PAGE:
If evils increase, the devotion of the People of God should also increase. And so, venerable brothers, We want you to take the lead in urging and encouraging people to pray ardently to our most merciful mother Mary by saying the Rosary during the month of October, as We have already indicated. This prayer is well- suited to the devotion of the People of God, most pleasing to the Mother of God and most effective in gaining heaven’s blessings. The Second Vatican Council recommended use of the Rosary to all the sons of
the Church, not in express words but in unmistakable fashion in this phrase: “Let them value highly the pious practices and exercises directed to the Blessed Virgin and approved over the centuries by the magisterium.” As the history of the Church makes clear, this very fruitful way of praying is not only efficacious in warding off evils and preventing calamities, but is also of great help in fostering Christian life. It nourishes the Catholic faith which readily takes on new life from a timely commentary on the sacred mysteries, and it turns minds toward the truths that have been taught us by God.
Paintings, icons, and even miraculous images like Our Lady of Guadalupe have adorned Christian churches since the very early centuries of our faith. The earliest surviving image of the Blessed Virgin is a fresco in the Catacombs of Priscilla in Rome showing Mary holding the baby Jesus. Throughout the history of the Church, the greatest Christian artists have filled the world with Marian paintings and sculptures that both instruct and inspire us.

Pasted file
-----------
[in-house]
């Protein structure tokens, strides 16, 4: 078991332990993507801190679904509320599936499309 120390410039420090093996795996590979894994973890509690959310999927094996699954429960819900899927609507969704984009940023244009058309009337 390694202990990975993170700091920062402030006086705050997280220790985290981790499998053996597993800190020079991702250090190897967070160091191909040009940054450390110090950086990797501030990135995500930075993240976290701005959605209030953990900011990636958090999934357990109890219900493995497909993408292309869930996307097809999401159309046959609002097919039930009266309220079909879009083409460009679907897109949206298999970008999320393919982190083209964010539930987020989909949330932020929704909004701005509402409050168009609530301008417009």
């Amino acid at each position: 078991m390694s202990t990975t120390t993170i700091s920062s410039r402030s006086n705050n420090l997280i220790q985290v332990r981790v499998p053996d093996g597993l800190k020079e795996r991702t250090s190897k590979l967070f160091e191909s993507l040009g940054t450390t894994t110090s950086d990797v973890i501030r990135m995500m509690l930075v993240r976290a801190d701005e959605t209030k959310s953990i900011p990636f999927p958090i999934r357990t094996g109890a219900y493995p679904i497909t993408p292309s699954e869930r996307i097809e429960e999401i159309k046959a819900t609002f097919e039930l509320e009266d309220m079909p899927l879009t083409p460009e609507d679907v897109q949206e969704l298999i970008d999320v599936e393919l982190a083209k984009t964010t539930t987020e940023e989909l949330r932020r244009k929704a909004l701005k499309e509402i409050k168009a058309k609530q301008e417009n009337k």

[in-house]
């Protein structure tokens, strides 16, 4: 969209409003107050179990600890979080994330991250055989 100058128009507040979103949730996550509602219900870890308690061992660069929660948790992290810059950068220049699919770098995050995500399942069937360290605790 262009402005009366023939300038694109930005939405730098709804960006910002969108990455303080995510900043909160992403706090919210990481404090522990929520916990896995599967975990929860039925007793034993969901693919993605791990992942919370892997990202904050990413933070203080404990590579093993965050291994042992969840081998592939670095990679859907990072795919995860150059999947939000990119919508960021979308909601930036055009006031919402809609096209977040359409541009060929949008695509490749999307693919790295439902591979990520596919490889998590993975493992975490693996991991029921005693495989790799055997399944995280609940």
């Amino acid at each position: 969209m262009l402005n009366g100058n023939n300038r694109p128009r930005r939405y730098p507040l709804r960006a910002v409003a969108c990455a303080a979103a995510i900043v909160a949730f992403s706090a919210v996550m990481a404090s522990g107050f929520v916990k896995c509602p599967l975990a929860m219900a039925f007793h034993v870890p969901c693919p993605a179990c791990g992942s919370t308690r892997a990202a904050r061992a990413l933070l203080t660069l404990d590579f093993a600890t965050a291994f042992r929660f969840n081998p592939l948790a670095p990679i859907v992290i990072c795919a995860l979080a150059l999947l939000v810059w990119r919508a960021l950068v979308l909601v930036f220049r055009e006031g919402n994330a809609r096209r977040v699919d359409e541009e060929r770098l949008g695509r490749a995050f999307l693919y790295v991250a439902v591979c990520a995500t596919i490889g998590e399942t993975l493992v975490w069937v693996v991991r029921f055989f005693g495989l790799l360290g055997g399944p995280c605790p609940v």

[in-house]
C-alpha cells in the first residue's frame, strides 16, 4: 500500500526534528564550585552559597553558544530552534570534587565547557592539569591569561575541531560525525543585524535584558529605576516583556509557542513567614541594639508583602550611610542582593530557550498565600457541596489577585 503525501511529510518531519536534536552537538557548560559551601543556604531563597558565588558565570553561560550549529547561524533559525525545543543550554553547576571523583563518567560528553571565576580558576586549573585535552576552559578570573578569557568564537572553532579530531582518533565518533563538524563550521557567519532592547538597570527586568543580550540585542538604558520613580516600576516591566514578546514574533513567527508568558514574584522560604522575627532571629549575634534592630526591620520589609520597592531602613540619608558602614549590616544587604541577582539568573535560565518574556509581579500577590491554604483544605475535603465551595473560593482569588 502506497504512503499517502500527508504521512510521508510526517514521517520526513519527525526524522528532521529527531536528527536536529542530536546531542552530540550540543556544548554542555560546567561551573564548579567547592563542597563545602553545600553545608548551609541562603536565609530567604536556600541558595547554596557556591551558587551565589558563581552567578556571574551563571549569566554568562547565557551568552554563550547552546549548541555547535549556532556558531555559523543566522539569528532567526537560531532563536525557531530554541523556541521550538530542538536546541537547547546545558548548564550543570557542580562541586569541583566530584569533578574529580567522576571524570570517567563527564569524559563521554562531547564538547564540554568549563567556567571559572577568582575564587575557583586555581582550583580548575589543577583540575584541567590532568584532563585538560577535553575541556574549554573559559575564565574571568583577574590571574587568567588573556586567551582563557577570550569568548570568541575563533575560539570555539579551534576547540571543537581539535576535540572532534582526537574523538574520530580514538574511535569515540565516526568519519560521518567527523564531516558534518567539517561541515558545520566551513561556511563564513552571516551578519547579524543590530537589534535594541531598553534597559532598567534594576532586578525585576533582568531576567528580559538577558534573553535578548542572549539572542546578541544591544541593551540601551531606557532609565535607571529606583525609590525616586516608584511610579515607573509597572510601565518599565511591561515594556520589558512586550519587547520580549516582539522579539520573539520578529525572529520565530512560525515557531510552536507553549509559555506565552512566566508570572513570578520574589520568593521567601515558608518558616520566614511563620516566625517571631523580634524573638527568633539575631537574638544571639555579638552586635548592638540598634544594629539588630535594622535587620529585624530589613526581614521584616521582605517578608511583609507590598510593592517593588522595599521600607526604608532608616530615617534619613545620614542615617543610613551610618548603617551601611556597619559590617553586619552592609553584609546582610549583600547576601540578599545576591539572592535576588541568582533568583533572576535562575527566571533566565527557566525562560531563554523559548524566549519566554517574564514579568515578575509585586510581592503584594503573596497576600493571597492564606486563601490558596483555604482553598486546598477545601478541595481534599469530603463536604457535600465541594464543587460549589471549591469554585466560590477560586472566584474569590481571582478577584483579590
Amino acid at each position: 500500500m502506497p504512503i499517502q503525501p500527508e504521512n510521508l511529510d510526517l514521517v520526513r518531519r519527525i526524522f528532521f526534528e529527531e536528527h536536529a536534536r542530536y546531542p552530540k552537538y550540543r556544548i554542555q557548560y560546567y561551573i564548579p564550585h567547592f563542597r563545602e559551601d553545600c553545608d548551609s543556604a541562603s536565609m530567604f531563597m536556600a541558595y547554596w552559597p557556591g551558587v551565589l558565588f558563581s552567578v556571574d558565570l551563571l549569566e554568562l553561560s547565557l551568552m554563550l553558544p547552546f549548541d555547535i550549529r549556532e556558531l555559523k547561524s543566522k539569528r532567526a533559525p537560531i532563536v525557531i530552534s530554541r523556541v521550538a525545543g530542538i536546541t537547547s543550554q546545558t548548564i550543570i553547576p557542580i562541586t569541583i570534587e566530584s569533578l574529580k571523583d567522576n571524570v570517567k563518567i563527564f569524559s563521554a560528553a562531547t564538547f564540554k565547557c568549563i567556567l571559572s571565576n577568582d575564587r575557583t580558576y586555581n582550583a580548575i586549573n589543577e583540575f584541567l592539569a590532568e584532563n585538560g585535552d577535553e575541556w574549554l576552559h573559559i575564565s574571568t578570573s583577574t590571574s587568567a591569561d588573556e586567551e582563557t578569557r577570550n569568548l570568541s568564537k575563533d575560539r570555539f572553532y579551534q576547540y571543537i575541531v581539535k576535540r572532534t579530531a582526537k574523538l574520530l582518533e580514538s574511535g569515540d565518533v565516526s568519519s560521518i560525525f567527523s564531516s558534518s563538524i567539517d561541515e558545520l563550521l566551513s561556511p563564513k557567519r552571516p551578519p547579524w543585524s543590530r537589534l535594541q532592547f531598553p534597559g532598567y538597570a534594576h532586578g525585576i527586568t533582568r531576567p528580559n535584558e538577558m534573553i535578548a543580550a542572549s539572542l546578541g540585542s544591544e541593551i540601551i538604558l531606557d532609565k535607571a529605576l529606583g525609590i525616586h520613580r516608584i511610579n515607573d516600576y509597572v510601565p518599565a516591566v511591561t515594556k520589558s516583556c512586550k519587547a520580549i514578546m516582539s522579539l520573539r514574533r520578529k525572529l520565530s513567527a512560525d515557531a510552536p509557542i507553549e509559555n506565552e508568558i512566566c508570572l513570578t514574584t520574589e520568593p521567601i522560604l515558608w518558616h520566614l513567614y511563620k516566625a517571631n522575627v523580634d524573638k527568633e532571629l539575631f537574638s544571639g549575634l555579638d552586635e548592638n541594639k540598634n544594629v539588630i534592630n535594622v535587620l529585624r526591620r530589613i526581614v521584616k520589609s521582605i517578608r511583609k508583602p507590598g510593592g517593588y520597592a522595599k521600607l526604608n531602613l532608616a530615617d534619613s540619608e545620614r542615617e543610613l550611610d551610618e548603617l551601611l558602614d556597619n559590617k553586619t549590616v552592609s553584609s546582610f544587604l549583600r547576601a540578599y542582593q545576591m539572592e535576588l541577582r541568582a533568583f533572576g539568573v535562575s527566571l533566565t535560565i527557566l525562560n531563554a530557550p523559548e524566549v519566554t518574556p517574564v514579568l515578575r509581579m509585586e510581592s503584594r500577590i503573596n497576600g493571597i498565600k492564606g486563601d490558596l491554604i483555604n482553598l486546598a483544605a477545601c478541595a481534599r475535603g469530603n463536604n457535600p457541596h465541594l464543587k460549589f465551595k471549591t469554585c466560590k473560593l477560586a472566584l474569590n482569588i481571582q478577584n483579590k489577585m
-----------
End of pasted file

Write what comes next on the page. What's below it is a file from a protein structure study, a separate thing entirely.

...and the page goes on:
Finding a favorite image of the Blessed Virgin Mary and keeping it in a place where we can see it often is a wise and simple way to foster a healthy Marian devotion.
In the first place, holy images like these remind us
of Mary’s presence in our lives, which is the first fundamental form of Marian devotion. When we see the image, we are moved to remember that we have a spiritual mother who, in accordance with God’s providential plan of salvation, watches over us.
The images themselves also reflect, symbolically
and artistically, the beauty of Mary’s virtue, the different scenes and encounters from her life as the first Christian. In this way, they tie in to the second fundamental form of Marian devotion — her example.
Finally, beautiful Marian images stir up our confidence in Mary’s intercession and in the grace of God, encouraging us to invoke her and allow her to share in our struggles and our joys.
La Madonna della Bocciata
In the grottos that make up the lower level of St. Peter’s Basilica in Rome, you find various chapels dedicated to the memory of Our Lady. Each of these chapels has an image of Mary over the altar. Many of the images are linked to Marian devotions that are popular in particular parts of the world — Lithuania, Mexico, Hungary… A tour of these little chapels is like an international Marian pilgrimage.
One of the chapels is dedicated in honor of the Madonna della Bocciata — the Rejected Madonna. The miraculous story of this image illustrates the role that Marian images can play in our difficult faith journeys.
In the fifteenth century, this fresco had been located
in a more prominent place in the upper basilica. One night, a drunken soldier who had been gambling (playing bocce) and had lost, came to the image to complain to Our Lady.

Images of Our Lady